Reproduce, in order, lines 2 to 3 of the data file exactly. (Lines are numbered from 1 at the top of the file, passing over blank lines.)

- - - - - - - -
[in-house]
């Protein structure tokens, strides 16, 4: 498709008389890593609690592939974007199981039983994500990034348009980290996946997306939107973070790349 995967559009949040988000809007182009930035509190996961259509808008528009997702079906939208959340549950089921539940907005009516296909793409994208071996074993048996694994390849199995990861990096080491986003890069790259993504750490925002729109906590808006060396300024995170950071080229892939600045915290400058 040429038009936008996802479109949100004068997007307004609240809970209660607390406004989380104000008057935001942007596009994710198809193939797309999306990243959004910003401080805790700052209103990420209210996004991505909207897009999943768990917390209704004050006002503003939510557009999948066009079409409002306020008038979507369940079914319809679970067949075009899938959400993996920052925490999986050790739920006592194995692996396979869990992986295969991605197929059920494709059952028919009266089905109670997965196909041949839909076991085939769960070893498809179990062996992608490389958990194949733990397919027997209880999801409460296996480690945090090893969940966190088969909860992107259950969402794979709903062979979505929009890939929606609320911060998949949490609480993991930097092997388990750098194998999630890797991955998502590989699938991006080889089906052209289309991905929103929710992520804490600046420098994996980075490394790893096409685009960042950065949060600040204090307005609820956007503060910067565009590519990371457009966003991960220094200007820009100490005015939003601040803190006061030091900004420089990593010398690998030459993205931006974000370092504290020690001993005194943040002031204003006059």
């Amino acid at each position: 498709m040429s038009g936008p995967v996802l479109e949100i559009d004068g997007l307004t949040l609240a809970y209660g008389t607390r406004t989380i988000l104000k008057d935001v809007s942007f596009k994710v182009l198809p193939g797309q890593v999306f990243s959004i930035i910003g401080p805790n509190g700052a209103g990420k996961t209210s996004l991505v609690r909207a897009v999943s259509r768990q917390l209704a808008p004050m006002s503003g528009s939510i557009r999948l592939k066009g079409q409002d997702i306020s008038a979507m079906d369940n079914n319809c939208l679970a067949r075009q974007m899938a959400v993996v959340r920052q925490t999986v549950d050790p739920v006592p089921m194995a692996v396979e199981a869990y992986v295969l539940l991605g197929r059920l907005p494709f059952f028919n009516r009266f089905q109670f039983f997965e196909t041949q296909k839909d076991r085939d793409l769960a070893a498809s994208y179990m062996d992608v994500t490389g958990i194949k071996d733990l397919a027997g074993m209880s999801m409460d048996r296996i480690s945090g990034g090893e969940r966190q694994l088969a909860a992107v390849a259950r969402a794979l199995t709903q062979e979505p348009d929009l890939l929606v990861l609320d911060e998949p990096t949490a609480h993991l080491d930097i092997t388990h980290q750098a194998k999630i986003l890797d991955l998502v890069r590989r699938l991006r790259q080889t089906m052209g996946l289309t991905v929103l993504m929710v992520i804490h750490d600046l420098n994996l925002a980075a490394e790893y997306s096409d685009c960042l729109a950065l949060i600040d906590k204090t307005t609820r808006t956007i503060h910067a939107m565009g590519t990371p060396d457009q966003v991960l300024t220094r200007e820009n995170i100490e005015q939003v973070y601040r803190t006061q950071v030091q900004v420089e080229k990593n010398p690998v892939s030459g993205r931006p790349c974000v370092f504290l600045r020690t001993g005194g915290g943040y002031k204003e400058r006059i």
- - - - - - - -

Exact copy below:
């Protein structure tokens, strides 16, 4: 498709008389890593609690592939974007199981039983994500990034348009980290996946997306939107973070790349 995967559009949040988000809007182009930035509190996961259509808008528009997702079906939208959340549950089921539940907005009516296909793409994208071996074993048996694994390849199995990861990096080491986003890069790259993504750490925002729109906590808006060396300024995170950071080229892939600045915290400058 040429038009936008996802479109949100004068997007307004609240809970209660607390406004989380104000008057935001942007596009994710198809193939797309999306990243959004910003401080805790700052209103990420209210996004991505909207897009999943768990917390209704004050006002503003939510557009999948066009079409409002306020008038979507369940079914319809679970067949075009899938959400993996920052925490999986050790739920006592194995692996396979869990992986295969991605197929059920494709059952028919009266089905109670997965196909041949839909076991085939769960070893498809179990062996992608490389958990194949733990397919027997209880999801409460296996480690945090090893969940966190088969909860992107259950969402794979709903062979979505929009890939929606609320911060998949949490609480993991930097092997388990750098194998999630890797991955998502590989699938991006080889089906052209289309991905929103929710992520804490600046420098994996980075490394790893096409685009960042950065949060600040204090307005609820956007503060910067565009590519990371457009966003991960220094200007820009100490005015939003601040803190006061030091900004420089990593010398690998030459993205931006974000370092504290020690001993005194943040002031204003006059």
């Amino acid at each position: 498709m040429s038009g936008p995967v996802l479109e949100i559009d004068g997007l307004t949040l609240a809970y209660g008389t607390r406004t989380i988000l104000k008057d935001v809007s942007f596009k994710v182009l198809p193939g797309q890593v999306f990243s959004i930035i910003g401080p805790n509190g700052a209103g990420k996961t209210s996004l991505v609690r909207a897009v999943s259509r768990q917390l209704a808008p004050m006002s503003g528009s939510i557009r999948l592939k066009g079409q409002d997702i306020s008038a979507m079906d369940n079914n319809c939208l679970a067949r075009q974007m899938a959400v993996v959340r920052q925490t999986v549950d050790p739920v006592p089921m194995a692996v396979e199981a869990y992986v295969l539940l991605g197929r059920l907005p494709f059952f028919n009516r009266f089905q109670f039983f997965e196909t041949q296909k839909d076991r085939d793409l769960a070893a498809s994208y179990m062996d992608v994500t490389g958990i194949k071996d733990l397919a027997g074993m209880s999801m409460d048996r296996i480690s945090g990034g090893e969940r966190q694994l088969a909860a992107v390849a259950r969402a794979l199995t709903q062979e979505p348009d929009l890939l929606v990861l609320d911060e998949p990096t949490a609480h993991l080491d930097i092997t388990h980290q750098a194998k999630i986003l890797d991955l998502v890069r590989r699938l991006r790259q080889t089906m052209g996946l289309t991905v929103l993504m929710v992520i804490h750490d600046l420098n994996l925002a980075a490394e790893y997306s096409d685009c960042l729109a950065l949060i600040d906590k204090t307005t609820r808006t956007i503060h910067a939107m565009g590519t990371p060396d457009q966003v991960l300024t220094r200007e820009n995170i100490e005015q939003v973070y601040r803190t006061q950071v030091q900004v420089e080229k990593n010398p690998v892939s030459g993205r931006p790349c974000v370092f504290l600045r020690t001993g005194g915290g943040y002031k204003e400058r006059i």